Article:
Jesus: No, don’t go back to that town. Better take this road. By afternoon, you will arrive in Chorazin. Stay there. Don’t tell anyone what happened. Neither should you do to anyone what you didn’t want others do to you.

Barnabas looked at us with his small and wrinkled yet, sparkling eyes. Limping, and with his long cane, he began to walk. As always, he was talking to himself…

Barnabas: You should have seen him, woman… He was a man, but he seemed like a tree… He could give you shade and support… You should have seen him, woman….

Old Barnabas moved away until he was lost in the horizon, illuminated by the huge red sun of Galilee….

*Comments*
Bethsaida, meaning “house of fish,” was a small city on the northern part of the Lake of Galilee. Here were born Philip, Peter and his brother Andrew. Philip, the Tetrarch, called it Julia in honor of the imperial Roman family bearing this family name. No remains of this city can be found at present. It is believed that the floods coming from the River Jordan and leading into the lake buried the ancient fishing village.

Blindness was a common sickness in Israel in Jesus’ time. The dry climate and the intense heat of the sun contributed to the disease. In general, blindness was prevalent all over the ancient world; it was often due to poor hygienic conditions and ignorance of disease. It was thought to be incurable and was believed to be a special kind of God’s punishment. As a consequence of their ailment, the blind were outcasts.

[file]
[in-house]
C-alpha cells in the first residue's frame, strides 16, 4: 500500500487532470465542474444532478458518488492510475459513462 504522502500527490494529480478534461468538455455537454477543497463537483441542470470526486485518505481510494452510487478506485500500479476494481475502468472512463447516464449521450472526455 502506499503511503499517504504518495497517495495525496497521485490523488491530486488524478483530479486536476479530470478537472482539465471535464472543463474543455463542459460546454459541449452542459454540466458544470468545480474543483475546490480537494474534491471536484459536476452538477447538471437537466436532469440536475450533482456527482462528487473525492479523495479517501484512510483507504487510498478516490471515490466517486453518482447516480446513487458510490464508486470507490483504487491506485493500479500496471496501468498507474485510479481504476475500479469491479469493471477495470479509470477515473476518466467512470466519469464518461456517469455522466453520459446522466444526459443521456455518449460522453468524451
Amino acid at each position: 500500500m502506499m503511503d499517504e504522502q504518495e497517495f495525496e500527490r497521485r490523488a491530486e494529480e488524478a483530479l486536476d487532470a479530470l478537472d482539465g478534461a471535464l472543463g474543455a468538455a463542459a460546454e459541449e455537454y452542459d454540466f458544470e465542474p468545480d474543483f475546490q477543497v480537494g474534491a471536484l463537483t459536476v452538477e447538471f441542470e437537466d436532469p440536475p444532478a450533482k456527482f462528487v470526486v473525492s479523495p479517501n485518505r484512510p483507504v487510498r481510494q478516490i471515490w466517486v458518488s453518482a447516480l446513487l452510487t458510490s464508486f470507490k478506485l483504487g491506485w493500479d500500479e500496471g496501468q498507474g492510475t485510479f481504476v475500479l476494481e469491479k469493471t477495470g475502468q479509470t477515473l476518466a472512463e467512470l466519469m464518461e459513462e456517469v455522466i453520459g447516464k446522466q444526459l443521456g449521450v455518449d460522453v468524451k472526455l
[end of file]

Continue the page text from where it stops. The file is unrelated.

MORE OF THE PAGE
The sick person does not always evoke in others a feeling of compassion and mercy. On occasion, they become the object of ridicule and maltreatment. A person who is inutile, different, abnormal, sometimes becomes the laughing stock of everyone. It happens in school, where one always finds a weakling, a stout one, an ugly one who is made fun of by others. It often happens in the towns, in the barrio, and at work. It is a rather frequent human reaction. When Jesus approaches Barnabas and gives him back his eyesight, it is a sign of Jesus’ special closeness to the dejected and the ridiculed. God feels a special affection for them.

Although one may apply very critical norms in reading the miracle stories in the gospel – some are duplicated, others are extremely ornate, still others are based on similar accounts from other people, there always remains a nucleus which is absolutely historical. Jesus performed miracles that astounded his contemporaries. Basically these were healings of real diseases, though related with special psychological situations. Among them were the so-called expulsion of demons, madness, hysteria, epilepsy and the healing of lepers (within the wide gamut of diseases that this word encompassed) of paralytics and the blind. In modern language today, such healings would fall within that branch of medicine called “the therapy of transcendence.”

Do unto others what we would want others do unto us: this is the so-called “golden rule of the gospel” (Mt 6:12). With this, Matthew summarizes the beatitudes pronounced by Jesus on the mount. Certainly, it is a very practical conclusion, since the entire Law can be capsulized in love – in deed, not in words – that we should have for others.

(Mk 8:22-26)

64- TREES THAT MOVE AROUND